Hell on high seas
IN THE HEART OF THE SEA (M)
Director: Ron Howard (A Beautiful Mind) Starring: Chris Hemsworth, Benjamin Walker, Ben Whishaw, Brendan Gleeson, Cillian Murphy Verdict: Where there’s a will, there’s a whale
A LESS catchy, more accurate title for this mopey maritime drama is How Moby Dick Got Written. Yes, this is the true-ish story of how 19th century author Herman Melville came to pen his classic novel. Excited much? You may need to get out more.
The bookends either side of the watery woes filling In the Heart of the Sea show Melville (Ben Whishaw) cross-examining an old sea salt named Thomas Nickerson (Brendan Gleeson). Back when Thomas was but a lad in the 1820s, his first voyage as a pro sailor was aboard the good ship Essex.
A year-long expedition half-way around the world was the itinerary for this American vessel, and the slaying of sperm whales for their valuable oil was the commercial goal.
As we know from Moby Dick, there will be one particular whale which will be fighting back on behalf of all its blubbery brethren. We will be seeing a lot more of it later on (unfortunately, a little too late to save In the Heart of the Sea from throwing down its anchor in the port of Dullsville).
Things pick up after we are fully embedded within the whiskery, rascally crew of the Essex, and we get to know its strapping first mate, Owen Chase (Chris Hemsworth).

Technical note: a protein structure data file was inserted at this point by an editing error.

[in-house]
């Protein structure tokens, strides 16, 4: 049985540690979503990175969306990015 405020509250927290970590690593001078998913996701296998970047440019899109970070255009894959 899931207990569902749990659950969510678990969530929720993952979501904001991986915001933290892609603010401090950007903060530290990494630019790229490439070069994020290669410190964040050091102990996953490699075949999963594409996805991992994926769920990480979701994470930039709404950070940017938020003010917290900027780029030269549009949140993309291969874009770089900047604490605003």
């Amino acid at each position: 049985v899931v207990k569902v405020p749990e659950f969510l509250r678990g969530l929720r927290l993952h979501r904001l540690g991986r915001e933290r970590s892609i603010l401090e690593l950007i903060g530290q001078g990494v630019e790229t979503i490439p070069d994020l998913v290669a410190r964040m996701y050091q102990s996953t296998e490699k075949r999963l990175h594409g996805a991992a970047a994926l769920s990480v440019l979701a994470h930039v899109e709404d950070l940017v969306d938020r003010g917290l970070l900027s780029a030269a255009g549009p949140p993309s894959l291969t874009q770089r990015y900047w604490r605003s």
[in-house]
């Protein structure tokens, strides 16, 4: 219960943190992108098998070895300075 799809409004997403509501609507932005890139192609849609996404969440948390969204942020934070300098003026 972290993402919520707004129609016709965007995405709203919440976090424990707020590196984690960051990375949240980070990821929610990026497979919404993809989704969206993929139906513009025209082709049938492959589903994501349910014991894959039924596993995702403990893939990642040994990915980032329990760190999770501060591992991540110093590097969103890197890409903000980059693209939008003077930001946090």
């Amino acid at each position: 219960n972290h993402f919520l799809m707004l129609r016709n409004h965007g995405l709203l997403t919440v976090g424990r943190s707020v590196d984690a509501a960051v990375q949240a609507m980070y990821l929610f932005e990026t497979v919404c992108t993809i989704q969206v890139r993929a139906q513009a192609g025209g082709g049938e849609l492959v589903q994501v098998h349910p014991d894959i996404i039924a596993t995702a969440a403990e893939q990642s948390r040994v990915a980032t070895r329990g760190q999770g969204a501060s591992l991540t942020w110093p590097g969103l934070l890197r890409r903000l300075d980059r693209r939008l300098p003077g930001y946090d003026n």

He will be the nautical-but-nice hero of the tale, a stand-up bloke who will be making all the common-sense decisions once the unreasonable villain of In the Heart of the Sea finally swims into view.
It is a whale. A bloody big whale. A 50-tonne Freddy Krueger which won’t stop until it has every member of the Essex absolutely scared shipless.
After he dive-bombs the vessel into matchsticks, the unlucky survivors are forced into two open lifeboats many thousands of kilometres from dry land. In the months that follow, the belligerent whale stalks its prey all over the high seas.
Whenever the predator takes a breather, what remains of the ex-Essex team take a long look at their dwindling provisions, and quickly wonder if cannibalism will soon be on the menu. (Spoiler alert: cancel all plans for that mid-movie trip to the candy bar right now). After two dreary hours of this – by which time any leering ladies still watching will be hoping an emaciated Hemsworth puts his shirt back on – In the Heart of the Sea finally hits dry land and collapses in a state of complete exhaustion.
Most viewers will get to the same place some considerable time before. Now showing State Cinema and Village Cinemas